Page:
• The first strategy is shown in FIG. 1, which is a graphic timeline with three clients and a host. Host 10 and the clients, client 1 12, client 2 14 and client 3 16, asynchronously send a link status notification message, according to a predefined or negotiated periodicity T 20. In this case, host 10 receives the notifications 18, client 1 notification 18′, client 2 notification 18″ and client 3 notification 18′″, from several clients at different instants of time within the period 20. A shown in FIG. 1, the instant each client sends a notification 18, host 10 receives and processes these notifications 18 distributed within a period T 20. Host 10 will send its link status notification 24 asynchronously of the reception of the client notifications 18, but following the same periodicity 20.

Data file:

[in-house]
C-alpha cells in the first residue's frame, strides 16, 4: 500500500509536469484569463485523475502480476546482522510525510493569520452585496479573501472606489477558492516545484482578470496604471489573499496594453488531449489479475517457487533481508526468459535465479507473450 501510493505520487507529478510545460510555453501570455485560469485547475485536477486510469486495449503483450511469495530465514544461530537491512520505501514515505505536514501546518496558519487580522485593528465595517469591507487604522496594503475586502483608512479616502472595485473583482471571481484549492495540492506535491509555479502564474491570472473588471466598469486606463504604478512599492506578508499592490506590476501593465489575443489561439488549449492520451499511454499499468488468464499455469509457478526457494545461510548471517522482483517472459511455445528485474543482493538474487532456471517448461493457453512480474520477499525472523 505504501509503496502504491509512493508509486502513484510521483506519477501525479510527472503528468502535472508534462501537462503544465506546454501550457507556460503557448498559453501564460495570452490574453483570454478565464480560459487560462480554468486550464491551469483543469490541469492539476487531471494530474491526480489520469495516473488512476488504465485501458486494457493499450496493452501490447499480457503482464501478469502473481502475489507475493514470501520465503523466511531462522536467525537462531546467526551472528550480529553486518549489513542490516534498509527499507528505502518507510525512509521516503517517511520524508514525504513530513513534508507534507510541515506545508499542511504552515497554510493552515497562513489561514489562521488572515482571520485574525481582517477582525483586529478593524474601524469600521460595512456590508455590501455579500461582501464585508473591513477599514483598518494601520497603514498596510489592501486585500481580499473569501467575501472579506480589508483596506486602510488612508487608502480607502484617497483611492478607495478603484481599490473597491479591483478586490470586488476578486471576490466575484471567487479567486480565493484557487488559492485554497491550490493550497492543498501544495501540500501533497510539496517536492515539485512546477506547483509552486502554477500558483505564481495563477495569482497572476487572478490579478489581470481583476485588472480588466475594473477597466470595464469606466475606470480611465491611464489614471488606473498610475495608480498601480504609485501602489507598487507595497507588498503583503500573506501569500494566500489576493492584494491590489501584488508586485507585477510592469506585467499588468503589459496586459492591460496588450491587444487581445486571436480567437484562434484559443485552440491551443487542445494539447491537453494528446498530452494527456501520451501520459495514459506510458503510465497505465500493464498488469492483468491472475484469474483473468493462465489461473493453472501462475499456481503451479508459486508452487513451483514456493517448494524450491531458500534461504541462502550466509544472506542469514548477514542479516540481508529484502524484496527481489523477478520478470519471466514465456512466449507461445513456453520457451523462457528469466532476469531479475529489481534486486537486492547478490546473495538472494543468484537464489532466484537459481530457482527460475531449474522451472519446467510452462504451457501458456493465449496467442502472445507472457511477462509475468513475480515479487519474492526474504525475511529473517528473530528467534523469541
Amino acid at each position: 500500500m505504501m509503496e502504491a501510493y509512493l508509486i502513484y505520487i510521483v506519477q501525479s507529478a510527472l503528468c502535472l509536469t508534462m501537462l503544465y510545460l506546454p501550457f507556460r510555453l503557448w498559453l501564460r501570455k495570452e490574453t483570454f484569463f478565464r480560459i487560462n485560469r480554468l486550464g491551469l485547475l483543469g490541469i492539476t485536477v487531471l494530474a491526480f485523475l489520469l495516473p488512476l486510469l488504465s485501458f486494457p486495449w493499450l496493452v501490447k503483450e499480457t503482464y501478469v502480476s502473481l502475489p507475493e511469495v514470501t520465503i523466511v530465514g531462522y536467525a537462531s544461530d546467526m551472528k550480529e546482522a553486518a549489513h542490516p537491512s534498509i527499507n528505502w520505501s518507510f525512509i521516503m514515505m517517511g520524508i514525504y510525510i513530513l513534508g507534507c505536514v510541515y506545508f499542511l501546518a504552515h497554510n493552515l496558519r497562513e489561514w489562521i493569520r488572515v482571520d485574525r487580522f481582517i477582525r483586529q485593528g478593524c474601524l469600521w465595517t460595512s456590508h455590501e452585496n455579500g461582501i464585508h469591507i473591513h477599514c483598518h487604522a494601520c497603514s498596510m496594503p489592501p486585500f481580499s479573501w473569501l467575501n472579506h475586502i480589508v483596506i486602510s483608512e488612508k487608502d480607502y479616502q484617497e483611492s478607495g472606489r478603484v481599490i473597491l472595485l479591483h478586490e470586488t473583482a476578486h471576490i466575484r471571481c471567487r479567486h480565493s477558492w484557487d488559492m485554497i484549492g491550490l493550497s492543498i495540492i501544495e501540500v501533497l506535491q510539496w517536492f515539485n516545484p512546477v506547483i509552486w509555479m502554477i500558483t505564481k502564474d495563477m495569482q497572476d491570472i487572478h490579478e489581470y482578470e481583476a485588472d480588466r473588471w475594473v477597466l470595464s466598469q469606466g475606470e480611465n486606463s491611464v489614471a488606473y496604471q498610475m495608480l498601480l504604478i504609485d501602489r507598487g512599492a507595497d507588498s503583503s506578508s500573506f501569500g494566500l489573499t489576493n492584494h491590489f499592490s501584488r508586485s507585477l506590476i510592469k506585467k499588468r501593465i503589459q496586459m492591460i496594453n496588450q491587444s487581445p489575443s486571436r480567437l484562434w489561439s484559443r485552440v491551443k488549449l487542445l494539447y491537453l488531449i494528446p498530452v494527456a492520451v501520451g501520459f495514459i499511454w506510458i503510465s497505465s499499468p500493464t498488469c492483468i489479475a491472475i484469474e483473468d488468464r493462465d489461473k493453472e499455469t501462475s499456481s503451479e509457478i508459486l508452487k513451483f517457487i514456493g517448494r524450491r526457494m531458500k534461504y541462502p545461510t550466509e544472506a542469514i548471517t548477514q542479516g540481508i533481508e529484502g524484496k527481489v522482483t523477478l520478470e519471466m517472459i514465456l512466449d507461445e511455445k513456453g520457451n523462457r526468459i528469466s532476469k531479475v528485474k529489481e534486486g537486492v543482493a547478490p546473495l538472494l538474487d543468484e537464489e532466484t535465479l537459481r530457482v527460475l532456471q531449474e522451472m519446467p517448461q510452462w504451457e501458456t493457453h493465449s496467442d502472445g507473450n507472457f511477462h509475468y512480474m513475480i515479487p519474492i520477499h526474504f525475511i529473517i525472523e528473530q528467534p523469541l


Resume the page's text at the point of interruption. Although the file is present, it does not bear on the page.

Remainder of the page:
• The second aspect is shown in FIG. 2. Host 10 sends a link status query 26 to the client-devices, client 1 12, client 2 14 and client 3 16, according to a predefined or negotiated periodicity T 20 and each client-device sends back a link status notification 18, client 1 12 sends its link status notification 18′, client 2 14 sends its link status notification 18″ and client 3 16 sends its link status notification 18′″, as shown. In this case, host 10 receives all link status notifications 18 within a window 22, because the link status query message 26 sent by host 10 synchronizes the link status notifications 18 of all clients.